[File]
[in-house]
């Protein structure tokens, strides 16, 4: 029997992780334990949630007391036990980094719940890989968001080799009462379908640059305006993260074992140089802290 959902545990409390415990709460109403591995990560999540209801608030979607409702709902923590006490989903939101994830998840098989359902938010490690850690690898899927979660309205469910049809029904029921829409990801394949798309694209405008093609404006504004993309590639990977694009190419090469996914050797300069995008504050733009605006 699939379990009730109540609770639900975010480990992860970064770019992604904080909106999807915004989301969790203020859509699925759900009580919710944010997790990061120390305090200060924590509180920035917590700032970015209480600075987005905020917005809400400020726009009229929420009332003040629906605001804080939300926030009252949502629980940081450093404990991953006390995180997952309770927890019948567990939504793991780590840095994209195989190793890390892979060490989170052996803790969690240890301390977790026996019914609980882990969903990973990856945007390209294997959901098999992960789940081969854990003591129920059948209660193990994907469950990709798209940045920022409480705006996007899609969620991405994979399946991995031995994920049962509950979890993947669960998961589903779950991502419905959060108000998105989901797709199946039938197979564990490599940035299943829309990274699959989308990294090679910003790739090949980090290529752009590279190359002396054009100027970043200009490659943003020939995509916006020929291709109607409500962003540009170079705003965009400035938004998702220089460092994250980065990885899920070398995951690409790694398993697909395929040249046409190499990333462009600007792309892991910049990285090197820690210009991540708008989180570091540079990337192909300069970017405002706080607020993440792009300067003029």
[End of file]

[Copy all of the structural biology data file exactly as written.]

[in-house]
């Protein structure tokens, strides 16, 4: 029997992780334990949630007391036990980094719940890989968001080799009462379908640059305006993260074992140089802290 959902545990409390415990709460109403591995990560999540209801608030979607409702709902923590006490989903939101994830998840098989359902938010490690850690690898899927979660309205469910049809029904029921829409990801394949798309694209405008093609404006504004993309590639990977694009190419090469996914050797300069995008504050733009605006 699939379990009730109540609770639900975010480990992860970064770019992604904080909106999807915004989301969790203020859509699925759900009580919710944010997790990061120390305090200060924590509180920035917590700032970015209480600075987005905020917005809400400020726009009229929420009332003040629906605001804080939300926030009252949502629980940081450093404990991953006390995180997952309770927890019948567990939504793991780590840095994209195989190793890390892979060490989170052996803790969690240890301390977790026996019914609980882990969903990973990856945007390209294997959901098999992960789940081969854990003591129920059948209660193990994907469950990709798209940045920022409480705006996007899609969620991405994979399946991995031995994920049962509950979890993947669960998961589903779950991502419905959060108000998105989901797709199946039938197979564990490599940035299943829309990274699959989308990294090679910003790739090949980090290529752009590279190359002396054009100027970043200009490659943003020939995509916006020929291709109607409500962003540009170079705003965009400035938004998702220089460092994250980065990885899920070398995951690409790694398993697909395929040249046409190499990333462009600007792309892991910049990285090197820690210009991540708008989180570091540079990337192909300069970017405002706080607020993440792009300067003029």